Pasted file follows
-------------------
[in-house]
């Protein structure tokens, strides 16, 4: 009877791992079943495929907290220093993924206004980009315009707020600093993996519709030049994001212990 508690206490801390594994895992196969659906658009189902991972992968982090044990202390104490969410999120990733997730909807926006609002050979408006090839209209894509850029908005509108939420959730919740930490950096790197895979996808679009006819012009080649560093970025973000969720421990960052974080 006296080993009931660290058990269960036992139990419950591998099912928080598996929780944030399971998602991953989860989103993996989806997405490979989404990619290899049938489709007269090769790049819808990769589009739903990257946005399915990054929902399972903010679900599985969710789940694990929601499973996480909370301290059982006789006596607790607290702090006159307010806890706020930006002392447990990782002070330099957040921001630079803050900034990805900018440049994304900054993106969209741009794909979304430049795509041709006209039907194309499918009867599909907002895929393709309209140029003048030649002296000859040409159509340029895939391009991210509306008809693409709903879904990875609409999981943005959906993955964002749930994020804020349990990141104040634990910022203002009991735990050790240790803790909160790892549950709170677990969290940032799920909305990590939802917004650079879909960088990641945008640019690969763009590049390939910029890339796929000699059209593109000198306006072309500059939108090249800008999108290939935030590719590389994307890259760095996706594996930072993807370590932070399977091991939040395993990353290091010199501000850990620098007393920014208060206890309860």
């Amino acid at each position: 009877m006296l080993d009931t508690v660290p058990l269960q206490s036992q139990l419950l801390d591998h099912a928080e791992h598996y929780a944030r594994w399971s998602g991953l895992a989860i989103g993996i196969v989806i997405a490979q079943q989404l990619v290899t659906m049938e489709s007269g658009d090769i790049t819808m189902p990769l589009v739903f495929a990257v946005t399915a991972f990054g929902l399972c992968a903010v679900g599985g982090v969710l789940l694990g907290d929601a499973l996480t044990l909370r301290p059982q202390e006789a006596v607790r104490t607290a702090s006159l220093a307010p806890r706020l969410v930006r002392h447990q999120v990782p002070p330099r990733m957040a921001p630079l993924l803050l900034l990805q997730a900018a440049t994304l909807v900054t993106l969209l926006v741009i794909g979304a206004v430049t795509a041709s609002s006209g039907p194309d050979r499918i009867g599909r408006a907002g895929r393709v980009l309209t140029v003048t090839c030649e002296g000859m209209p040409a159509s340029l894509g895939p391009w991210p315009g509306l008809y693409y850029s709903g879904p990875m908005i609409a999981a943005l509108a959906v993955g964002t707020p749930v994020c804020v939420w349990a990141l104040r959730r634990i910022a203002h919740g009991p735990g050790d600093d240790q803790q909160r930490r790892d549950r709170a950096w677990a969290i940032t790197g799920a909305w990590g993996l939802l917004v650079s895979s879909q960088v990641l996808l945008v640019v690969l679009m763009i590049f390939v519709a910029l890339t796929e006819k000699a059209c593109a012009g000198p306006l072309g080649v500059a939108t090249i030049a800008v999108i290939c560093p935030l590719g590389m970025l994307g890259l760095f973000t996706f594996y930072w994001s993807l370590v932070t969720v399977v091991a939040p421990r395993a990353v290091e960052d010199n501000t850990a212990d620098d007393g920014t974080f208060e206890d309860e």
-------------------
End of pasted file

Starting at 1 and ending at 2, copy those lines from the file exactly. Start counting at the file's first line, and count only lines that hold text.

[in-house]
């Protein structure tokens, strides 16, 4: 009877791992079943495929907290220093993924206004980009315009707020600093993996519709030049994001212990 508690206490801390594994895992196969659906658009189902991972992968982090044990202390104490969410999120990733997730909807926006609002050979408006090839209209894509850029908005509108939420959730919740930490950096790197895979996808679009006819012009080649560093970025973000969720421990960052974080 006296080993009931660290058990269960036992139990419950591998099912928080598996929780944030399971998602991953989860989103993996989806997405490979989404990619290899049938489709007269090769790049819808990769589009739903990257946005399915990054929902399972903010679900599985969710789940694990929601499973996480909370301290059982006789006596607790607290702090006159307010806890706020930006002392447990990782002070330099957040921001630079803050900034990805900018440049994304900054993106969209741009794909979304430049795509041709006209039907194309499918009867599909907002895929393709309209140029003048030649002296000859040409159509340029895939391009991210509306008809693409709903879904990875609409999981943005959906993955964002749930994020804020349990990141104040634990910022203002009991735990050790240790803790909160790892549950709170677990969290940032799920909305990590939802917004650079879909960088990641945008640019690969763009590049390939910029890339796929000699059209593109000198306006072309500059939108090249800008999108290939935030590719590389994307890259760095996706594996930072993807370590932070399977091991939040395993990353290091010199501000850990620098007393920014208060206890309860």